I soon had camp set up and offered up my volunteering services, which was stipulated as a requirement for early arrivals. I do have a particular skill set and this was recognised as I ended up helping set up the bar and dispose of the early test pulls of the beer pumps.

A local catering firm was offering food but despite my collection of camp cookware I had yet to use it other than brewing or making porridge. Looking back at the previous cooking workshops I did with Lisa Thomas I was determined to be self-sufficient in this area. I had brought a few chilled items for the weekend and the ambient ingredients I needed for a recipe I’d adapted. Liquid refreshment was not a problem especially when the bar was opened fully in the big top.

Foraging Activity

My first activity booked was foraging. As a kid, I’d had a basic concept of what you could pick off a bush and stick in your mouth, and the grown-up me has seen plenty of cooking shows where foraging has been featured. I was very aware that beyond the basics there is a potential to get it very wrong. So detached from it all now with clinically packed supermarket offerings that I thought it would be good to experience a hike with a professional Ethnobotanist.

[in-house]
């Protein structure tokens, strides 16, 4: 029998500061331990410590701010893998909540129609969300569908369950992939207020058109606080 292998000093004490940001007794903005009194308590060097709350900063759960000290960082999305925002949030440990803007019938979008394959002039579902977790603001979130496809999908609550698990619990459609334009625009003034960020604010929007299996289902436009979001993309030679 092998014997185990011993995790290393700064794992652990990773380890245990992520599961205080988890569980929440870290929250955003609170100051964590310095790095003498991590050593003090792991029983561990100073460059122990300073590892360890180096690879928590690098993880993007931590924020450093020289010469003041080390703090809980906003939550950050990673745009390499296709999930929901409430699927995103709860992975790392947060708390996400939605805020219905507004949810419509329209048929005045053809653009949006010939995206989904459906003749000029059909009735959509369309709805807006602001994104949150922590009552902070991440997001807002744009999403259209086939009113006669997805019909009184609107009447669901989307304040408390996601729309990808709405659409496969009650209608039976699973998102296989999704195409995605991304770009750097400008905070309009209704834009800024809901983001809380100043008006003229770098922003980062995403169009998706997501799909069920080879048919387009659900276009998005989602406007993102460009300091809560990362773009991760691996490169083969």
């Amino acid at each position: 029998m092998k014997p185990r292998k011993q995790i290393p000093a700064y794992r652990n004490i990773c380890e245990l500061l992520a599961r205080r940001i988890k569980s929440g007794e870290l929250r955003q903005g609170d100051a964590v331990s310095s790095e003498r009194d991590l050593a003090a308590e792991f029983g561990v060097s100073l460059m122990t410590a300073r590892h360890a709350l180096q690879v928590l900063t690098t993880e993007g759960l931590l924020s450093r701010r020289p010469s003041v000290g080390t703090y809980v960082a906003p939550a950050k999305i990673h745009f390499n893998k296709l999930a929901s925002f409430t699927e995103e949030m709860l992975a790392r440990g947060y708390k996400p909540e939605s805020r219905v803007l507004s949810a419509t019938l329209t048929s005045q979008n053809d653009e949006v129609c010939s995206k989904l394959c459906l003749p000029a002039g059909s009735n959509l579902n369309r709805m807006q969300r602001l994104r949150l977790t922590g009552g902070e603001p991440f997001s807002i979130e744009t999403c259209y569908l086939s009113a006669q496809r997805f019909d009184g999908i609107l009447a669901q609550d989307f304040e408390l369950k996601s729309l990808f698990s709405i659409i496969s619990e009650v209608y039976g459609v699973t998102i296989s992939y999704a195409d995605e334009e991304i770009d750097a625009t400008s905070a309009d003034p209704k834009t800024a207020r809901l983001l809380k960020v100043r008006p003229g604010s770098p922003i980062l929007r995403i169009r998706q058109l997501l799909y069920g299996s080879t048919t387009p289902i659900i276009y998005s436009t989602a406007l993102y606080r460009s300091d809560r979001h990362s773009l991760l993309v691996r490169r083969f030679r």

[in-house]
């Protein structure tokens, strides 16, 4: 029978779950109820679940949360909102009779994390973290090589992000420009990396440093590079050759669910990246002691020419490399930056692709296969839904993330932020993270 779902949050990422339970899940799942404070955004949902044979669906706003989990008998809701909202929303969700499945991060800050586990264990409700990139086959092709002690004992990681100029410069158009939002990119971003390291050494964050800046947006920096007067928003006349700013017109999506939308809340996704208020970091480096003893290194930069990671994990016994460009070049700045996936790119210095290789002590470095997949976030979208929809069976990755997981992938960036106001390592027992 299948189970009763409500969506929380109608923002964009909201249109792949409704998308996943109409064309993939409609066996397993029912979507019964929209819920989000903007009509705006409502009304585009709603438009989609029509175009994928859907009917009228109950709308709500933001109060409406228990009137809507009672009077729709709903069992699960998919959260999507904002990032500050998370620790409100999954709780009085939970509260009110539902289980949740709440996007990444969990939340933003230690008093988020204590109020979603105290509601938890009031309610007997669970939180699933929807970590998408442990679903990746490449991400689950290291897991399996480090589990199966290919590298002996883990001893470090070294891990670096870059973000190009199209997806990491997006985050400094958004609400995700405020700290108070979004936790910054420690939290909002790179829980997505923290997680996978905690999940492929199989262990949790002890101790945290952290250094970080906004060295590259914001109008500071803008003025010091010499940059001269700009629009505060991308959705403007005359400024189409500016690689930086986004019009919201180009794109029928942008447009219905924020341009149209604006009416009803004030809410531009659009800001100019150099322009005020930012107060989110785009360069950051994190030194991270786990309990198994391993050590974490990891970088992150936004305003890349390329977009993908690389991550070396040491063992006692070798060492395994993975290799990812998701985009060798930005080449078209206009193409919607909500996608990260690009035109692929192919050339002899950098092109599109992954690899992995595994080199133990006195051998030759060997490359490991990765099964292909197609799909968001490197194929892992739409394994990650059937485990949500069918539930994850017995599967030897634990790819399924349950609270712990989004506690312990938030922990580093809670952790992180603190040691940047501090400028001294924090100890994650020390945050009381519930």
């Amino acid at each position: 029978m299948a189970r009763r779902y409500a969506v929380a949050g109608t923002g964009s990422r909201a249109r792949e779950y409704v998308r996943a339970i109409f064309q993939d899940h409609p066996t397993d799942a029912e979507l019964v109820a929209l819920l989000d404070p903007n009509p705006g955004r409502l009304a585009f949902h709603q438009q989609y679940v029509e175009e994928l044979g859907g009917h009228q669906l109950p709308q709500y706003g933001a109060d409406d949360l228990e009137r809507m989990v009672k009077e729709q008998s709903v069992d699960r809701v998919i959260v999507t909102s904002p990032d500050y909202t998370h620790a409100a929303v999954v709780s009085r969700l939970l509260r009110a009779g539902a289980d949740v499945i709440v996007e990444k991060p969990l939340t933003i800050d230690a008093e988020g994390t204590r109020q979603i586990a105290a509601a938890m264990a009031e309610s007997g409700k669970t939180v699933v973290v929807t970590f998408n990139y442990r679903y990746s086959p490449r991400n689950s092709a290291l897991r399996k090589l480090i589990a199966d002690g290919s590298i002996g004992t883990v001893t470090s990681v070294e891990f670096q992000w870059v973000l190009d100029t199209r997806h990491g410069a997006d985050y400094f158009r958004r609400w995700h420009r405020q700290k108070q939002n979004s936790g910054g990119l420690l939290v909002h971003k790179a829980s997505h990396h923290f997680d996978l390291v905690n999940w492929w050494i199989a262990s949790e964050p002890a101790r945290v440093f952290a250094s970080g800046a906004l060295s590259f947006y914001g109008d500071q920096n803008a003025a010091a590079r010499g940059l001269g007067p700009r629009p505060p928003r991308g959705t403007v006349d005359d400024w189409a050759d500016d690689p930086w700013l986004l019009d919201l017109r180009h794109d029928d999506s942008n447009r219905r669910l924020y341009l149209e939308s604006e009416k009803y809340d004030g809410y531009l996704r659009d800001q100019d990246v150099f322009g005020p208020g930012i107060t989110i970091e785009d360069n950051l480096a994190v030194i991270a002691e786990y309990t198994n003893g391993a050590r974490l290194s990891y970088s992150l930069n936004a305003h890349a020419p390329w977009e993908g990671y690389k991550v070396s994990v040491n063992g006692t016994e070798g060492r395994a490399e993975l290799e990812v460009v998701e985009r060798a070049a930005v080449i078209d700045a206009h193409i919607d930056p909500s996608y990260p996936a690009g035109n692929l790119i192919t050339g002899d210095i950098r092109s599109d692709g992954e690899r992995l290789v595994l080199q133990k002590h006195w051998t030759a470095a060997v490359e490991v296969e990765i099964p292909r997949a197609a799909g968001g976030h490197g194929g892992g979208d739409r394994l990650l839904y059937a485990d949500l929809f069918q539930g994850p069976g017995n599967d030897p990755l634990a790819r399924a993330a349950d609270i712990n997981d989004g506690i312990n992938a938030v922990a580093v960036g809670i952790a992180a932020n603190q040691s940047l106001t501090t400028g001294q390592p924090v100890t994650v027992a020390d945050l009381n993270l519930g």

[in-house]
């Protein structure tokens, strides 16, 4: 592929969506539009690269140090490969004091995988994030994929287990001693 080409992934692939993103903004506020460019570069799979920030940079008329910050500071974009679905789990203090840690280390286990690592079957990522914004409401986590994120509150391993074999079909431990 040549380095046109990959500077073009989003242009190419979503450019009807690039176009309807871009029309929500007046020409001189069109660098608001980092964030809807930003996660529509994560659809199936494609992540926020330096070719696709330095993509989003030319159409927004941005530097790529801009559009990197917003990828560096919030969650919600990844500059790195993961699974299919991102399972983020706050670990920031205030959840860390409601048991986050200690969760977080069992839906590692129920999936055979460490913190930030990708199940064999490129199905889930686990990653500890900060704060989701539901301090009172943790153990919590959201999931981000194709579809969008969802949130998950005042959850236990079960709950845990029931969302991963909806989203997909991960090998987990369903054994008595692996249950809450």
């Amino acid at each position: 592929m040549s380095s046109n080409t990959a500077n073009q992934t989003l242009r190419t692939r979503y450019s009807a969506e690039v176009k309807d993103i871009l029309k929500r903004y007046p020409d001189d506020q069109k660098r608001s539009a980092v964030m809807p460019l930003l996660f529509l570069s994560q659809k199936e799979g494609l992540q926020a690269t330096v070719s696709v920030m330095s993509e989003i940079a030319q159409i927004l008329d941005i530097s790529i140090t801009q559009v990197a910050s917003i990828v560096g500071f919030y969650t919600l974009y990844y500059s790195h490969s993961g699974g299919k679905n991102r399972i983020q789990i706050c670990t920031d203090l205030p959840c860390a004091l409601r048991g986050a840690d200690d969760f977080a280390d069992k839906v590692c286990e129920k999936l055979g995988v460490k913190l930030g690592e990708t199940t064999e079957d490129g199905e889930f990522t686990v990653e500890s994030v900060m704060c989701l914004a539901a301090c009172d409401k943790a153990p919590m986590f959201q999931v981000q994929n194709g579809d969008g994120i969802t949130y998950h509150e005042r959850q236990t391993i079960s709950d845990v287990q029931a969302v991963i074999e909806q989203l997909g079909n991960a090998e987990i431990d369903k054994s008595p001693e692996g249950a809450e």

We were shown plants which are safe and plants which are toxic: Dandelion, Lesser Celandines, ribwort plantain, Western Red Cedar, Birch, Brambles, Wild Raspberry, Sheep sorrel, Rosebay willowherb, Pignut, Wood sorrel, Dog violets, Lords & Ladies, Hemlock, Yellow Archangel, Cleavers, Meadowsweet, Hogweed, Japanese Knotweed, ground elder and Hemlock Water Dropwort.

It was good to be shown things that I could try safely but the macabre in me was particularly fascinated by how abundant the Hemlock and Water Dropwort was.

Photography Workshop

I have never carried a camera on the bike other than GoPros. When I did have space when transitioning from sports bikes to adventure bikes the camera on my smartphone was more than sufficient for my needs. I did however have an array of Nikon cameras and lenses. None of these had actually seen proper action.